Christopher Ruddy, chief executive of Newsmax Media and a longtime donor to and a friend of the president, said Trump had always conducted what amounted to informal focus groups on a variety of topics, but that face time with him since the election had become restricted to family and old friends.
"It's a myth to think that anybody could just join the club and go speak to the president," Ruddy said, adding that the Secret Service has instituted a de facto rope line around the president's table in recent weeks, which several other club members confirmed.
But the weekly gatherings at Mar-a-Lago have drawn some scrutiny from Democrats in the Senate, who called for Trump to release a list of all of the members.
"Your winter White House will provide an audience with you for those who can afford it, not to mention an increasing cash-flow into your family-run organization," Sens. Sheldon Whitehouse, D-R.I., and Tom Udall, D-N.M., wrote in a letter sent to Trump this month. "Instead of draining the swamp, it appears you're bringing Washington right to the swamps at Mar-a-Lago."
Mar-a-Lago has never been snooty in the manner of some private clubs in Palm Beach; under Trump, it has long welcomed Jews, gay couples, Republicans and Democrats. (So long as they could afford the entry fee, that is: Mar-a-Lago doubled that fee to $200,000 shortly after Trump was elected; members also pay $14,000 in annual dues.) Trump spent years populating his club with people rejected by rival clubs, while also urging his friends to join.
Several members said Trump's pronouncements on hot-button topics such as immigration — and in particular his recent move to ban visas for visitors from certain nations — had caused some friction among the members at Mar-a-Lago. But Bernd Lembcke, the club's managing director, said that applications had risen since Trump's election.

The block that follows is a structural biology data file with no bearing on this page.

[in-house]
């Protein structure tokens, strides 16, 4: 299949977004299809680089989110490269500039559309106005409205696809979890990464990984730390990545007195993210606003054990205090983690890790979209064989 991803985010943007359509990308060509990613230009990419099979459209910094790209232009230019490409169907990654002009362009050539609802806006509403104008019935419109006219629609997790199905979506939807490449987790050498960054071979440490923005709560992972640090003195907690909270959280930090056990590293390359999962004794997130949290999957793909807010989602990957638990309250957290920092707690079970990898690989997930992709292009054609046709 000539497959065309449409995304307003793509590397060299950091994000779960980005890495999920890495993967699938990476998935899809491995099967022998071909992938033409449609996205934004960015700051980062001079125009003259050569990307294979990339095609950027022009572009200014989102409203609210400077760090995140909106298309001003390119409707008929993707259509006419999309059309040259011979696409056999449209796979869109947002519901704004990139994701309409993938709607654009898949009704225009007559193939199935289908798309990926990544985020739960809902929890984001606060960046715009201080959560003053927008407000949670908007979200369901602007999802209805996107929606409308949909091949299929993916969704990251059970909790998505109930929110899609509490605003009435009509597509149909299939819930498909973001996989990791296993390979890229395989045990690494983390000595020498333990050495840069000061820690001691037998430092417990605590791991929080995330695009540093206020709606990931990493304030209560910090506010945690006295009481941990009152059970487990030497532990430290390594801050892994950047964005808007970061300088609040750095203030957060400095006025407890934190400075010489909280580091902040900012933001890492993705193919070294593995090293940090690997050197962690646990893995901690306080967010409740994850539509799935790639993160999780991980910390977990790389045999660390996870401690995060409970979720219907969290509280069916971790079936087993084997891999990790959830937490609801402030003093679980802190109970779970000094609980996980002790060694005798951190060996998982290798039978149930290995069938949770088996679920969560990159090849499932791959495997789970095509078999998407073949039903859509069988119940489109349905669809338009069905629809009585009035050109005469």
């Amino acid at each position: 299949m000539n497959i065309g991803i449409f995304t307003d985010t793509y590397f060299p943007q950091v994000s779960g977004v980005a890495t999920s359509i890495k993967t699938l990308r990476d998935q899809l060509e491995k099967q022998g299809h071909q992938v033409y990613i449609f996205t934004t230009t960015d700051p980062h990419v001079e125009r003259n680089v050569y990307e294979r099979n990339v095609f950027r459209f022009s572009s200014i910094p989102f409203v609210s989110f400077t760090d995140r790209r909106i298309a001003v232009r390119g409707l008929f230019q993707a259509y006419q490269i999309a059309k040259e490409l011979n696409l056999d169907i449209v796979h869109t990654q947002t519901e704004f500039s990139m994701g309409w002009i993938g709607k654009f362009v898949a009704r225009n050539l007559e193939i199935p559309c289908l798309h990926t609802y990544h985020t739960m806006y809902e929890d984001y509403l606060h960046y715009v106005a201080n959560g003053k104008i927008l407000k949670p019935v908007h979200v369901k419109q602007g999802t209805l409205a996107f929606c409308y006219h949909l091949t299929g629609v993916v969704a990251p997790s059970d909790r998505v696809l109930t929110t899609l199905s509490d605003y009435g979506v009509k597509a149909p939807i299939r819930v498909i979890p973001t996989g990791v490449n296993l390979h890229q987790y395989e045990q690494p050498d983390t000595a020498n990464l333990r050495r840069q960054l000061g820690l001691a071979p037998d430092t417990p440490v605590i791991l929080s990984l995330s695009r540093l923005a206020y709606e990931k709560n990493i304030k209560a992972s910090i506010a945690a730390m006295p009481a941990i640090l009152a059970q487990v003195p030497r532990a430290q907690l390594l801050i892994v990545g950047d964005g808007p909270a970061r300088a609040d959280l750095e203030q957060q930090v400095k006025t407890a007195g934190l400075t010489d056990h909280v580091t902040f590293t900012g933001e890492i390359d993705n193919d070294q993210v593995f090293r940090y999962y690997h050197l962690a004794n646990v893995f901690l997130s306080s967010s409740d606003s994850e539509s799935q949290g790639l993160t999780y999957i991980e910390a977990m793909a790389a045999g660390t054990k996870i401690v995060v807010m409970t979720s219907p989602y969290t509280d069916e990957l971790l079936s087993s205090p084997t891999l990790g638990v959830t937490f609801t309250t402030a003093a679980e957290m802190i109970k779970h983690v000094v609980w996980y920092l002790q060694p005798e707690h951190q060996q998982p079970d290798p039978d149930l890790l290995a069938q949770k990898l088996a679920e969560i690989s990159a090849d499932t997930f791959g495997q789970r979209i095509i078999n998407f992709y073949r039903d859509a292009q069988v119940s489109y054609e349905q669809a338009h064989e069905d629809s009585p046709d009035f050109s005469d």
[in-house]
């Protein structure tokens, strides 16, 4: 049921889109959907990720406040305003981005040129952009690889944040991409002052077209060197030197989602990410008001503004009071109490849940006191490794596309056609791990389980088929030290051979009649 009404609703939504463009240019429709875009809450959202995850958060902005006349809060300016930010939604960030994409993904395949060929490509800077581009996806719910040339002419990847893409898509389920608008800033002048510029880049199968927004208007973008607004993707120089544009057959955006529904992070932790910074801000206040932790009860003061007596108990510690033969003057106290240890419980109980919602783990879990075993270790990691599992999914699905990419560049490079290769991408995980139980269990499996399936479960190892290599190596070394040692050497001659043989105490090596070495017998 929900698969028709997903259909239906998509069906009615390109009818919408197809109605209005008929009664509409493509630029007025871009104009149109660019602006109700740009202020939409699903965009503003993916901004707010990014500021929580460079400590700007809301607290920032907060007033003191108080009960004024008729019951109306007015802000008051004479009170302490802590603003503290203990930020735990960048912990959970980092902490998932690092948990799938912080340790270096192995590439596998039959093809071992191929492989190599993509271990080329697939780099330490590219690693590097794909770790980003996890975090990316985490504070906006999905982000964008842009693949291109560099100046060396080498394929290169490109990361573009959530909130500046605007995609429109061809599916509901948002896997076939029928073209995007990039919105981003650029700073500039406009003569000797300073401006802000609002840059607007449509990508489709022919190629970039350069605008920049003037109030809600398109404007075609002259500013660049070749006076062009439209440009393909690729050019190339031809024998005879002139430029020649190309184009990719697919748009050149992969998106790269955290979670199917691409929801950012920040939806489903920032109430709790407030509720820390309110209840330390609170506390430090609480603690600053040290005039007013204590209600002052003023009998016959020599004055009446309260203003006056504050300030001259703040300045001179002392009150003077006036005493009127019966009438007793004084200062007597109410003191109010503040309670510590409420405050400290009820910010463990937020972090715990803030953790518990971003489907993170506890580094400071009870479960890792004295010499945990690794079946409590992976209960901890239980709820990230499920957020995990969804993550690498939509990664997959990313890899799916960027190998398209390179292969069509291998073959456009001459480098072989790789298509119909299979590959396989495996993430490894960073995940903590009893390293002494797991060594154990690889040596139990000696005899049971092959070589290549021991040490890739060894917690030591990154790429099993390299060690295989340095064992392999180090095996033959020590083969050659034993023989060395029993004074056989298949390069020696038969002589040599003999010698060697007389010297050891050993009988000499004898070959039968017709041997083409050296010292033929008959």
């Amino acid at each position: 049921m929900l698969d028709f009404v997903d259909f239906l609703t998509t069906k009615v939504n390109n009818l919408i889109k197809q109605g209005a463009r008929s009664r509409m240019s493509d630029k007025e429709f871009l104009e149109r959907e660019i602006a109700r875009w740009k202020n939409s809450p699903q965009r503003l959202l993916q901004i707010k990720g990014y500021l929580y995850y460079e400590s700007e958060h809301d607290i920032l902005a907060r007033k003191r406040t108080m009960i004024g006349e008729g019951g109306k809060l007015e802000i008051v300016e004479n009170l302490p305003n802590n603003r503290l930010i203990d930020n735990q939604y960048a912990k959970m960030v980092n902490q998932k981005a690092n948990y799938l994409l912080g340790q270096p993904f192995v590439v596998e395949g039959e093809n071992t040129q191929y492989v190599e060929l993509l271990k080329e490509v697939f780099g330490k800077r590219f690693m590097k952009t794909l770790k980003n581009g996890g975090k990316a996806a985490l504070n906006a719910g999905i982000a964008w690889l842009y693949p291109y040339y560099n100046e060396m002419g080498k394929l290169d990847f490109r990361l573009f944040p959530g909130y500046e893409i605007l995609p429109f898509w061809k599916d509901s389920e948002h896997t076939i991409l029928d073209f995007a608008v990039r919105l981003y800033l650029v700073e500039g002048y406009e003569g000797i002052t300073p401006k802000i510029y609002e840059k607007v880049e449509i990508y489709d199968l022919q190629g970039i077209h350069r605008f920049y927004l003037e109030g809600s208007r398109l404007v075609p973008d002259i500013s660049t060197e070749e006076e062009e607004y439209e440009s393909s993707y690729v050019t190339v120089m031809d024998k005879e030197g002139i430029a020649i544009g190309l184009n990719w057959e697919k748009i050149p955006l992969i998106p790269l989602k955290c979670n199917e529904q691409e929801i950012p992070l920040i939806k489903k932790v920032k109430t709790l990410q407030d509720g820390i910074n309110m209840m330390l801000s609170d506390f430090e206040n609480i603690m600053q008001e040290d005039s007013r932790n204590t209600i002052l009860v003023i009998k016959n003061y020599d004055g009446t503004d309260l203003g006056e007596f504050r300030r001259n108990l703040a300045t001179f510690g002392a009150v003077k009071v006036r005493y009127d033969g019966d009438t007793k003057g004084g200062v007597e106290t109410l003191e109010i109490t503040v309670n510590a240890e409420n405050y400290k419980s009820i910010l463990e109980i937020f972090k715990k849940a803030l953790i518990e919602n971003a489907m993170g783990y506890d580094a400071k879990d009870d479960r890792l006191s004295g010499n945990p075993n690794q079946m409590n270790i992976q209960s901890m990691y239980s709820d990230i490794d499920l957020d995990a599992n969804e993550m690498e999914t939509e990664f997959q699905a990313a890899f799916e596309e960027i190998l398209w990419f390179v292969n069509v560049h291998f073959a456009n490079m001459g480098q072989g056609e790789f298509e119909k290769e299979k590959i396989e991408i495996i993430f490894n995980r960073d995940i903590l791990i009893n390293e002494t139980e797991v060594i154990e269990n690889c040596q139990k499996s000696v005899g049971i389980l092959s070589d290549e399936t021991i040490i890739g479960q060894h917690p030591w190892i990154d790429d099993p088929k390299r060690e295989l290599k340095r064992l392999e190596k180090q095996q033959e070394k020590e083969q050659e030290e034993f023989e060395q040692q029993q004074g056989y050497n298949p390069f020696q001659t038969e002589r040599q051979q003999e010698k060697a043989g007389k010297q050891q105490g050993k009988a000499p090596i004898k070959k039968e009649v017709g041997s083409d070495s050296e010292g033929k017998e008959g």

"It enhances it — his presidency does," Lembcke said, referring to membership in the club. "People are now even more interested in becoming members. But we are very careful in vetting them." And potential members must be sponsored by a current one, he said. "You still have to be introduced."
The list of members is a who's who of the world of global finance and real estate, but it is also sprinkled with other boldfaced names, like Howie Carr, the Boston radio show host, and Bill Belichick, head coach of the New England Patriots, according to three lists reviewed by The Times, from 2015 through earlier this year.
Several members are also major campaign contributors to Trump, like Ruddy and Brian Burns, a businessman and lawyer whom Trump has indicated he intends to nominate as ambassador to Ireland, records show.
One longtime member is Richard LeFrak, a fellow New York developer and one of Trump's closest friends, who in turn has recruited some of his own friends to join. Jeff Greene, a former Florida Senate candidate in 2010, said that he joined at the urging of LeFrak.
But Mar-a-Lago, where Trump's old New York circle blurs easily into his presidency, is a place where the president of the United States might seek guidance on a major government project the way another New Yorker might ask around for a good orthopedist.
When LeFrak paid a visit to Trump at Mar-a-Lago last weekend, he appeared a little startled when Trump, in a brief interlude during the conversation, told him that the Department of Homeland Security was quoting a price of more than $20 billion for the proposed border wall with Mexico.
"He said, would I consider doing it? And then he suggested that the price that was being quoted in the media seemed absurdly high to him," LeFrak said. He is not interested in the work, but said, "And I didn't react to him one way or the other because I don't know what the facts are."
LeFrak said to the president, "I thought you were going to have Homeland Security deal with this," he recalled, describing Trump as stymied by the bureaucracy. "And he said, 'Yes, maybe General Kelly will call you.' "
Kitty Bennett contributed reporting.